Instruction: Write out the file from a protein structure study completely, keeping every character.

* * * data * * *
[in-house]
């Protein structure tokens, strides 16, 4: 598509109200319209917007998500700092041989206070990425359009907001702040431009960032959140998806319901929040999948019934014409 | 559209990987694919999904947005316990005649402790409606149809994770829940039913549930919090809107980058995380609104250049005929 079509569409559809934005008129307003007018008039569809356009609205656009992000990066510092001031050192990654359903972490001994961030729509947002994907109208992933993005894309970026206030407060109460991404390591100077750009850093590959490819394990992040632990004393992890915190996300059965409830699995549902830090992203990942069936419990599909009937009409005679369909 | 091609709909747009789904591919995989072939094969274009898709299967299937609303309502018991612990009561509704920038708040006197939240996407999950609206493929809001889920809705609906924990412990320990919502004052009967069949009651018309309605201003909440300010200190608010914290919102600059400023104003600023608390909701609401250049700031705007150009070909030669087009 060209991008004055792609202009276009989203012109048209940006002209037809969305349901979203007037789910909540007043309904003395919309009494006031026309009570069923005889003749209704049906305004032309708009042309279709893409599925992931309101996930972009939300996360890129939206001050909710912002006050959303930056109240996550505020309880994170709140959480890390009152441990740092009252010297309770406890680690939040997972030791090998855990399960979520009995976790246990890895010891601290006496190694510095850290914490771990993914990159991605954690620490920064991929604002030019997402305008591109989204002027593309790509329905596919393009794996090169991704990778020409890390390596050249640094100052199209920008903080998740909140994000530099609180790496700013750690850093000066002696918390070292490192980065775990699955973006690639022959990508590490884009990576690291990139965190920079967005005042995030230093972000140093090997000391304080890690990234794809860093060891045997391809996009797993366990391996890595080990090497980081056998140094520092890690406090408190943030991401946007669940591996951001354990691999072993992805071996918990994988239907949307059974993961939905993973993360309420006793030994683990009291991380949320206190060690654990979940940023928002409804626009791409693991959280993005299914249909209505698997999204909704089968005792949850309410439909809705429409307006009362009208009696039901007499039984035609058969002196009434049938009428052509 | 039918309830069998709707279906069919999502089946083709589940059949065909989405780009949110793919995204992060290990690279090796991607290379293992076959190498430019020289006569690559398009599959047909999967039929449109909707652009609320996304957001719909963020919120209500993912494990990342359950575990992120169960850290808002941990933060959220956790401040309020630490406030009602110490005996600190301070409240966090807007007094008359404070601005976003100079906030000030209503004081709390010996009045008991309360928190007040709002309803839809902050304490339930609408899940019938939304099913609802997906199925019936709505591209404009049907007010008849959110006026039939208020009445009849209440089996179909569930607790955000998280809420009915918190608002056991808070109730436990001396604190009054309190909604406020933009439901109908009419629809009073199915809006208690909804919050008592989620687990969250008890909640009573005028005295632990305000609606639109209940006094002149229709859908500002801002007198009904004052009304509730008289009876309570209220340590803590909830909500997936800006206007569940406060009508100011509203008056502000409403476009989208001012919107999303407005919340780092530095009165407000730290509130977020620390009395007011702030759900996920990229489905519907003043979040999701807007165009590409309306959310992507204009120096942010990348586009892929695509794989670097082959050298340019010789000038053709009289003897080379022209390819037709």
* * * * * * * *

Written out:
[in-house]
């Protein structure tokens, strides 16, 4: 598509109200319209917007998500700092041989206070990425359009907001702040431009960032959140998806319901929040999948019934014409 | 559209990987694919999904947005316990005649402790409606149809994770829940039913549930919090809107980058995380609104250049005929 079509569409559809934005008129307003007018008039569809356009609205656009992000990066510092001031050192990654359903972490001994961030729509947002994907109208992933993005894309970026206030407060109460991404390591100077750009850093590959490819394990992040632990004393992890915190996300059965409830699995549902830090992203990942069936419990599909009937009409005679369909 | 091609709909747009789904591919995989072939094969274009898709299967299937609303309502018991612990009561509704920038708040006197939240996407999950609206493929809001889920809705609906924990412990320990919502004052009967069949009651018309309605201003909440300010200190608010914290919102600059400023104003600023608390909701609401250049700031705007150009070909030669087009 060209991008004055792609202009276009989203012109048209940006002209037809969305349901979203007037789910909540007043309904003395919309009494006031026309009570069923005889003749209704049906305004032309708009042309279709893409599925992931309101996930972009939300996360890129939206001050909710912002006050959303930056109240996550505020309880994170709140959480890390009152441990740092009252010297309770406890680690939040997972030791090998855990399960979520009995976790246990890895010891601290006496190694510095850290914490771990993914990159991605954690620490920064991929604002030019997402305008591109989204002027593309790509329905596919393009794996090169991704990778020409890390390596050249640094100052199209920008903080998740909140994000530099609180790496700013750690850093000066002696918390070292490192980065775990699955973006690639022959990508590490884009990576690291990139965190920079967005005042995030230093972000140093090997000391304080890690990234794809860093060891045997391809996009797993366990391996890595080990090497980081056998140094520092890690406090408190943030991401946007669940591996951001354990691999072993992805071996918990994988239907949307059974993961939905993973993360309420006793030994683990009291991380949320206190060690654990979940940023928002409804626009791409693991959280993005299914249909209505698997999204909704089968005792949850309410439909809705429409307006009362009208009696039901007499039984035609058969002196009434049938009428052509 | 039918309830069998709707279906069919999502089946083709589940059949065909989405780009949110793919995204992060290990690279090796991607290379293992076959190498430019020289006569690559398009599959047909999967039929449109909707652009609320996304957001719909963020919120209500993912494990990342359950575990992120169960850290808002941990933060959220956790401040309020630490406030009602110490005996600190301070409240966090807007007094008359404070601005976003100079906030000030209503004081709390010996009045008991309360928190007040709002309803839809902050304490339930609408899940019938939304099913609802997906199925019936709505591209404009049907007010008849959110006026039939208020009445009849209440089996179909569930607790955000998280809420009915918190608002056991808070109730436990001396604190009054309190909604406020933009439901109908009419629809009073199915809006208690909804919050008592989620687990969250008890909640009573005028005295632990305000609606639109209940006094002149229709859908500002801002007198009904004052009304509730008289009876309570209220340590803590909830909500997936800006206007569940406060009508100011509203008056502000409403476009989208001012919107999303407005919340780092530095009165407000730290509130977020620390009395007011702030759900996920990229489905519907003043979040999701807007165009590409309306959310992507204009120096942010990348586009892929695509794989670097082959050298340019010789000038053709009289003897080379022209390819037709």